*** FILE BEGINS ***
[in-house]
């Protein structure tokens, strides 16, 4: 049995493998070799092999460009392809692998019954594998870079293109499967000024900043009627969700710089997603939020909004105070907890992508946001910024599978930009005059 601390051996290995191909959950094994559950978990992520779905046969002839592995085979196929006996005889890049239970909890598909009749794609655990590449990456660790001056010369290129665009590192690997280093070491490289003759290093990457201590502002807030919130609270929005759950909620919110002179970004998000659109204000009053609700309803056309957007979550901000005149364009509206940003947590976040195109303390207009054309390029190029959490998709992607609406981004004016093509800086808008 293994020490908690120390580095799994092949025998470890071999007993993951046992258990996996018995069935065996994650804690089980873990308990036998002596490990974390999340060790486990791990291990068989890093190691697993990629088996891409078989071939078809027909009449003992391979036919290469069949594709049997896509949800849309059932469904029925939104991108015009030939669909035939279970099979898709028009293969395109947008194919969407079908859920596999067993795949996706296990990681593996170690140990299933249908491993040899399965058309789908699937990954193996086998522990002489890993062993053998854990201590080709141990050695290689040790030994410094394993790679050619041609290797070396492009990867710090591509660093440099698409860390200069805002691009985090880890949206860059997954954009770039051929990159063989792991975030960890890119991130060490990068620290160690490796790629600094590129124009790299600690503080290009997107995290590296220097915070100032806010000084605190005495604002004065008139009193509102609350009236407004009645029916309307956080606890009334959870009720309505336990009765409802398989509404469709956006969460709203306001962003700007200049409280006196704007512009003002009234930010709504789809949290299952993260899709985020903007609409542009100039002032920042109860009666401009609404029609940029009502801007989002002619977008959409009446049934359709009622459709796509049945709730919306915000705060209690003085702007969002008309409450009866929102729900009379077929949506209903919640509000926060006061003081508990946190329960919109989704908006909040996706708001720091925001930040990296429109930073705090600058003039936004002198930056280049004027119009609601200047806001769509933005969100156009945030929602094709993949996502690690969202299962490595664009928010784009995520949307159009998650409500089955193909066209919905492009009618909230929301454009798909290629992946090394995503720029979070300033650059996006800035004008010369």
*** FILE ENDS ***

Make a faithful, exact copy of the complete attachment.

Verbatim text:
[in-house]
């Protein structure tokens, strides 16, 4: 049995493998070799092999460009392809692998019954594998870079293109499967000024900043009627969700710089997603939020909004105070907890992508946001910024599978930009005059 601390051996290995191909959950094994559950978990992520779905046969002839592995085979196929006996005889890049239970909890598909009749794609655990590449990456660790001056010369290129665009590192690997280093070491490289003759290093990457201590502002807030919130609270929005759950909620919110002179970004998000659109204000009053609700309803056309957007979550901000005149364009509206940003947590976040195109303390207009054309390029190029959490998709992607609406981004004016093509800086808008 293994020490908690120390580095799994092949025998470890071999007993993951046992258990996996018995069935065996994650804690089980873990308990036998002596490990974390999340060790486990791990291990068989890093190691697993990629088996891409078989071939078809027909009449003992391979036919290469069949594709049997896509949800849309059932469904029925939104991108015009030939669909035939279970099979898709028009293969395109947008194919969407079908859920596999067993795949996706296990990681593996170690140990299933249908491993040899399965058309789908699937990954193996086998522990002489890993062993053998854990201590080709141990050695290689040790030994410094394993790679050619041609290797070396492009990867710090591509660093440099698409860390200069805002691009985090880890949206860059997954954009770039051929990159063989792991975030960890890119991130060490990068620290160690490796790629600094590129124009790299600690503080290009997107995290590296220097915070100032806010000084605190005495604002004065008139009193509102609350009236407004009645029916309307956080606890009334959870009720309505336990009765409802398989509404469709956006969460709203306001962003700007200049409280006196704007512009003002009234930010709504789809949290299952993260899709985020903007609409542009100039002032920042109860009666401009609404029609940029009502801007989002002619977008959409009446049934359709009622459709796509049945709730919306915000705060209690003085702007969002008309409450009866929102729900009379077929949506209903919640509000926060006061003081508990946190329960919109989704908006909040996706708001720091925001930040990296429109930073705090600058003039936004002198930056280049004027119009609601200047806001769509933005969100156009945030929602094709993949996502690690969202299962490595664009928010784009995520949307159009998650409500089955193909066209919905492009009618909230929301454009798909290629992946090394995503720029979070300033650059996006800035004008010369």